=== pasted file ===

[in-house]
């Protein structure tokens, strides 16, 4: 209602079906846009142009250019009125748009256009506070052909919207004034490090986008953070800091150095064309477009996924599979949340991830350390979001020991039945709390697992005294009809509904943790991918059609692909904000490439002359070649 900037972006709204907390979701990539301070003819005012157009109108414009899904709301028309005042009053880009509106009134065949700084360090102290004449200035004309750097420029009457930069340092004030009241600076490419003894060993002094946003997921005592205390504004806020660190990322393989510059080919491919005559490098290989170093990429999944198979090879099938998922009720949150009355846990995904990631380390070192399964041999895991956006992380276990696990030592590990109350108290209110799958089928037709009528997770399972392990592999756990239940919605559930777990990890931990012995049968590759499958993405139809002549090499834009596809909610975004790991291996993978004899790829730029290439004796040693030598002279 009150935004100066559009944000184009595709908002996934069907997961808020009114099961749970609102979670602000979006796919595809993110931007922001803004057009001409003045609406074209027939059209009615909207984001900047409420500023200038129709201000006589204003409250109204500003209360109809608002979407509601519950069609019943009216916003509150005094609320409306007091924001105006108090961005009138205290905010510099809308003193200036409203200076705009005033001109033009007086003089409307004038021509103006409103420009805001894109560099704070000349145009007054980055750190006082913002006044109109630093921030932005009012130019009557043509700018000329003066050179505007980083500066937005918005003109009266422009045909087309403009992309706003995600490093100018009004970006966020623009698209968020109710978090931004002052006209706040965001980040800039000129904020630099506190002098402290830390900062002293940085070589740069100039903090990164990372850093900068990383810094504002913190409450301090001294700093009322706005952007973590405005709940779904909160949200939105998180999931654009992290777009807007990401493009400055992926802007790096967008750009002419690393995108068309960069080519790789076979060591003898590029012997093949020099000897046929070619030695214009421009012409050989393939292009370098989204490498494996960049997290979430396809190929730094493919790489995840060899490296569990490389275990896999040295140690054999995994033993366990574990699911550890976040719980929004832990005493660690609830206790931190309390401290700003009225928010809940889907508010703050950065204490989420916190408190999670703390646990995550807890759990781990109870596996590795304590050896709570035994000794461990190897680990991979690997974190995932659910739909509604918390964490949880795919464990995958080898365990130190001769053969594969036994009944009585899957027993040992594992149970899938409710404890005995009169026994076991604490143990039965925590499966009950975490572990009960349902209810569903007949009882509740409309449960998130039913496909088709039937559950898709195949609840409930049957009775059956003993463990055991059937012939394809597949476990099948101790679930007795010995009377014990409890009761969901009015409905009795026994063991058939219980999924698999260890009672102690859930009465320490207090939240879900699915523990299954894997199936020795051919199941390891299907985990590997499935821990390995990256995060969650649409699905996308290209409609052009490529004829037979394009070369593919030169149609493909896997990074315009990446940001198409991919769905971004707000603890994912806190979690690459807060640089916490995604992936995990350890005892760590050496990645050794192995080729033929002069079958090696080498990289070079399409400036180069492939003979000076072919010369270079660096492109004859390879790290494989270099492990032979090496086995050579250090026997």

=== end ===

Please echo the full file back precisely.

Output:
[in-house]
């Protein structure tokens, strides 16, 4: 209602079906846009142009250019009125748009256009506070052909919207004034490090986008953070800091150095064309477009996924599979949340991830350390979001020991039945709390697992005294009809509904943790991918059609692909904000490439002359070649 900037972006709204907390979701990539301070003819005012157009109108414009899904709301028309005042009053880009509106009134065949700084360090102290004449200035004309750097420029009457930069340092004030009241600076490419003894060993002094946003997921005592205390504004806020660190990322393989510059080919491919005559490098290989170093990429999944198979090879099938998922009720949150009355846990995904990631380390070192399964041999895991956006992380276990696990030592590990109350108290209110799958089928037709009528997770399972392990592999756990239940919605559930777990990890931990012995049968590759499958993405139809002549090499834009596809909610975004790991291996993978004899790829730029290439004796040693030598002279 009150935004100066559009944000184009595709908002996934069907997961808020009114099961749970609102979670602000979006796919595809993110931007922001803004057009001409003045609406074209027939059209009615909207984001900047409420500023200038129709201000006589204003409250109204500003209360109809608002979407509601519950069609019943009216916003509150005094609320409306007091924001105006108090961005009138205290905010510099809308003193200036409203200076705009005033001109033009007086003089409307004038021509103006409103420009805001894109560099704070000349145009007054980055750190006082913002006044109109630093921030932005009012130019009557043509700018000329003066050179505007980083500066937005918005003109009266422009045909087309403009992309706003995600490093100018009004970006966020623009698209968020109710978090931004002052006209706040965001980040800039000129904020630099506190002098402290830390900062002293940085070589740069100039903090990164990372850093900068990383810094504002913190409450301090001294700093009322706005952007973590405005709940779904909160949200939105998180999931654009992290777009807007990401493009400055992926802007790096967008750009002419690393995108068309960069080519790789076979060591003898590029012997093949020099000897046929070619030695214009421009012409050989393939292009370098989204490498494996960049997290979430396809190929730094493919790489995840060899490296569990490389275990896999040295140690054999995994033993366990574990699911550890976040719980929004832990005493660690609830206790931190309390401290700003009225928010809940889907508010703050950065204490989420916190408190999670703390646990995550807890759990781990109870596996590795304590050896709570035994000794461990190897680990991979690997974190995932659910739909509604918390964490949880795919464990995958080898365990130190001769053969594969036994009944009585899957027993040992594992149970899938409710404890005995009169026994076991604490143990039965925590499966009950975490572990009960349902209810569903007949009882509740409309449960998130039913496909088709039937559950898709195949609840409930049957009775059956003993463990055991059937012939394809597949476990099948101790679930007795010995009377014990409890009761969901009015409905009795026994063991058939219980999924698999260890009672102690859930009465320490207090939240879900699915523990299954894997199936020795051919199941390891299907985990590997499935821990390995990256995060969650649409699905996308290209409609052009490529004829037979394009070369593919030169149609493909896997990074315009990446940001198409991919769905971004707000603890994912806190979690690459807060640089916490995604992936995990350890005892760590050496990645050794192995080729033929002069079958090696080498990289070079399409400036180069492939003979000076072919010369270079660096492109004859390879790290494989270099492990032979090496086995050579250090026997």